When George Sherrill first stood up during a meeting and challenged his fellow Rotarians to donate more to the Rotary International Foundation (RIF), he had no idea what would grow from that challenge.
Rotary members who donate a certain amount in a year can become Paul Harris Fellows (PHF), and thereby help the RIF with the ongoing missions to eradicate polio in the world, provide clean water, education and more.
Several years later, the meeting as close to Feb. 13 is now the “George Sherrill, Paul Harris Fellow Day.”
Hal Pennington, Duncan Rotarian and this year’s District Governor, explained for those who didn’t know Sherrill before he passed away why it was important to the club.
“George stood up back there and discussed the need for our club to become more active in donating to the Rotary Foundation,” Pennington said.
Sherrill, he explained, believed in the RIF’s sustainable humanitarian service projects which not only help with immediate needs like clean water but also help the local economy by creating jobs. Also thanks to the PolioPlus effort, 99 percent of all polio cases have been ended through the vaccination program.
Sherrill hoped to get Duncan to be a 100 percent Paul Harris Fellow Club in five years and the club only has 12 members left working toward the goal.
When Sherrill passed away, he set a way for his wife Kathy to honor someone — anyone who helps make Duncan a better place — by donating in their name. Kathy was unable to attend this year and sent friend Susan Lindley to carry out the honors in her stead.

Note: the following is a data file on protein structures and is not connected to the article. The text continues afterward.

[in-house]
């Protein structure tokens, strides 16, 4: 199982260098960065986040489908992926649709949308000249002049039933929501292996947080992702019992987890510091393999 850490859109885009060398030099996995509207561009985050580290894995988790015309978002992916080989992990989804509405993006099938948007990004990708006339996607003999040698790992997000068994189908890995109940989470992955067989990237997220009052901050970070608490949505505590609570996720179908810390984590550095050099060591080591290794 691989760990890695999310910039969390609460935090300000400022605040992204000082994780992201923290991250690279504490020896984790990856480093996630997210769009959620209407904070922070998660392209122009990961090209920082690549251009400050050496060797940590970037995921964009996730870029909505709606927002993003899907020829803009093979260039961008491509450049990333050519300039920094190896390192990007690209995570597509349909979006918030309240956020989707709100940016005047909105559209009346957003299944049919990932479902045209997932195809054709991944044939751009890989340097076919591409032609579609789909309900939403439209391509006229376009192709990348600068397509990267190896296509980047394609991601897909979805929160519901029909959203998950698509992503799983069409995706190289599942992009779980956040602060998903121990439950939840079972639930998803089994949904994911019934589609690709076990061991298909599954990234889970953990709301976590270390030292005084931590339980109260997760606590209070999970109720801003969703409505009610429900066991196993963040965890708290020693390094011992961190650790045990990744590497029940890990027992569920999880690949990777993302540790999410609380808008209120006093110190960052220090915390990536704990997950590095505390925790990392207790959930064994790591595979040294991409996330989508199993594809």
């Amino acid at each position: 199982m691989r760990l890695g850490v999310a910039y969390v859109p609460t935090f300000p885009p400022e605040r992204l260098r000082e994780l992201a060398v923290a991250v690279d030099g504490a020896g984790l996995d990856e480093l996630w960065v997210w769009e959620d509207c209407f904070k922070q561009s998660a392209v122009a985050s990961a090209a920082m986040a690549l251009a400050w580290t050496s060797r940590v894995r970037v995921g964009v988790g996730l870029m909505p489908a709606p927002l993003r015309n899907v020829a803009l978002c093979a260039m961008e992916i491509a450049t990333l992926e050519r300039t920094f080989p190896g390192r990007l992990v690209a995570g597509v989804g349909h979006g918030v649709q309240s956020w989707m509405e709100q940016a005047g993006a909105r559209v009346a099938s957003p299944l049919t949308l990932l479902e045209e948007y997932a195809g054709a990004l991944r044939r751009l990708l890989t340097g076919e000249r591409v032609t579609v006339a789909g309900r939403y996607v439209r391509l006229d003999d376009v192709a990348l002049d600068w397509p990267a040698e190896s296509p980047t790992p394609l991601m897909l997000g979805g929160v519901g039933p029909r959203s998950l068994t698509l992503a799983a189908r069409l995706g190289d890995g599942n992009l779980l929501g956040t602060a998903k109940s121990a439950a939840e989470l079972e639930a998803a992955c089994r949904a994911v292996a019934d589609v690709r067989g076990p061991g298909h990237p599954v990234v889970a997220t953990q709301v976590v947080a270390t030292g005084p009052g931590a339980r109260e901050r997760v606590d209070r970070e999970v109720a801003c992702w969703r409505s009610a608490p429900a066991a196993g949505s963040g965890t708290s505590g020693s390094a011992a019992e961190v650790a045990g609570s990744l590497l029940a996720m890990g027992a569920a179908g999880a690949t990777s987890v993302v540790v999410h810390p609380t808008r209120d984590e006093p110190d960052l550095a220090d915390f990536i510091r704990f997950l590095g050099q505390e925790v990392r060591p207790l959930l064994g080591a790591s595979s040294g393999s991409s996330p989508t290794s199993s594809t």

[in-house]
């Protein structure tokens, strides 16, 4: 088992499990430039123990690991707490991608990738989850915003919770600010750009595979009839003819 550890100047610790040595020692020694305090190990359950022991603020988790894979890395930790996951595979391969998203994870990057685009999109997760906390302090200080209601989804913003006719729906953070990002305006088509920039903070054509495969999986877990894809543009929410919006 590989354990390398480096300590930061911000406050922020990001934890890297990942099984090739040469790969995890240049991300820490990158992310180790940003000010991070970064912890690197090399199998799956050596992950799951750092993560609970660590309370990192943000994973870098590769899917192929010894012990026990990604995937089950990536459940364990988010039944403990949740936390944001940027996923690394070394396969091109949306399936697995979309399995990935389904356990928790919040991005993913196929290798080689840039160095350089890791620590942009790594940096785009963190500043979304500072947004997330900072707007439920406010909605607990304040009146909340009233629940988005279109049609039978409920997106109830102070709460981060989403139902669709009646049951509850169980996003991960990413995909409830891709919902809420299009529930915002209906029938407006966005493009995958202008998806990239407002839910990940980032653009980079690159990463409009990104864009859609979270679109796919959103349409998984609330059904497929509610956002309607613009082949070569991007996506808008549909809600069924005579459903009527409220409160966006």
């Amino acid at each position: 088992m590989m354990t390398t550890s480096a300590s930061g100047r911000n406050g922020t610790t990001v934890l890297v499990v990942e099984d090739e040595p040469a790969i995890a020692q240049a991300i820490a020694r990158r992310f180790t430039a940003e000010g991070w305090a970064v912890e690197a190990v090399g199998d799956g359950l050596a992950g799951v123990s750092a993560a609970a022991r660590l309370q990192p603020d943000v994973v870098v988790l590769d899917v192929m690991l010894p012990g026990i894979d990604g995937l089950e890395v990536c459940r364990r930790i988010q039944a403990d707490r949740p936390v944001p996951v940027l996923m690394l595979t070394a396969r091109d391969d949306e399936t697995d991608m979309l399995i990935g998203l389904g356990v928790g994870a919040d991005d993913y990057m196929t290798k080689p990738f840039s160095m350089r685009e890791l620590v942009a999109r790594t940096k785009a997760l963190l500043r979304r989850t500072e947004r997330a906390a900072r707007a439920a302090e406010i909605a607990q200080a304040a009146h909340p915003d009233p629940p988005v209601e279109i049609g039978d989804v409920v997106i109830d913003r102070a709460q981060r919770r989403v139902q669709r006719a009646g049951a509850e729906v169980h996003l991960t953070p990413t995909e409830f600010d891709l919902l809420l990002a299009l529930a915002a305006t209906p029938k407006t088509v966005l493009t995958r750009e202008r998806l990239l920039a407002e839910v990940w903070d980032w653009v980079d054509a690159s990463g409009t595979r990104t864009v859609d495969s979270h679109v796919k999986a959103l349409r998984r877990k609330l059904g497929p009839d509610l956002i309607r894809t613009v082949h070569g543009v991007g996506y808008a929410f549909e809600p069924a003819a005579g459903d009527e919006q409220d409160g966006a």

So the program first had first-time PHF pinned and those included Rex Outhier, Larry Benson and Sheila DeCarlo, who was unable to attend.
This year’s club president, Dr. Mike Nelson, was also pinned with the traditional outgoing president PHF. Nelson continues to serve as president for the next few months.
Lindley took the podium and started to describe the honoree, without “giving up the game.” Lindley said it was hard while trying list their accomplishments.
“I am glad and honored to represent Kathy today,” she said. “The person we are honoring today has been living in Duncan for a very long time. And is pretty well-known and has done a lot of things that you all have seen, I’m sure. I have incredible respect for this man because I am a technical illiterate — what other word is lower than illiterate? (I’m that),” she laughed.
Lindley gave some big hints. The honoree, according to Lindley, could be seen while involved in Football or visiting any Duncan Public Schools (DPS) building and is in charge of all the technological aspects of DPS.
“Sometimes after hours he helps other people — he helped me at my church,” she said. “And Kathy (when) she was at Red River … he helped her and she said, ‘He always did it with a smile.’ And he … he always did that for me too and the other thing I would say about him — he never talked down to me.”
The man of the hour was J.D. Taylor, who was also lauded for his countless hours getting the Rotary Christmas Auction on air for many years, all while being a little protective of the camera.
Taylor, after receiving his PHF, said a few thank you’s but highlighted community.
“When I look around this room I see the power of Duncan, you know, it takes all of us to make it work,” he said. “When we all work together — it works, it’s not just one individual, it’s the power of us all and as long as we stand together, as long as we work together and we continue with the progress that Duncan is building, that power is just going to keep getting greater.”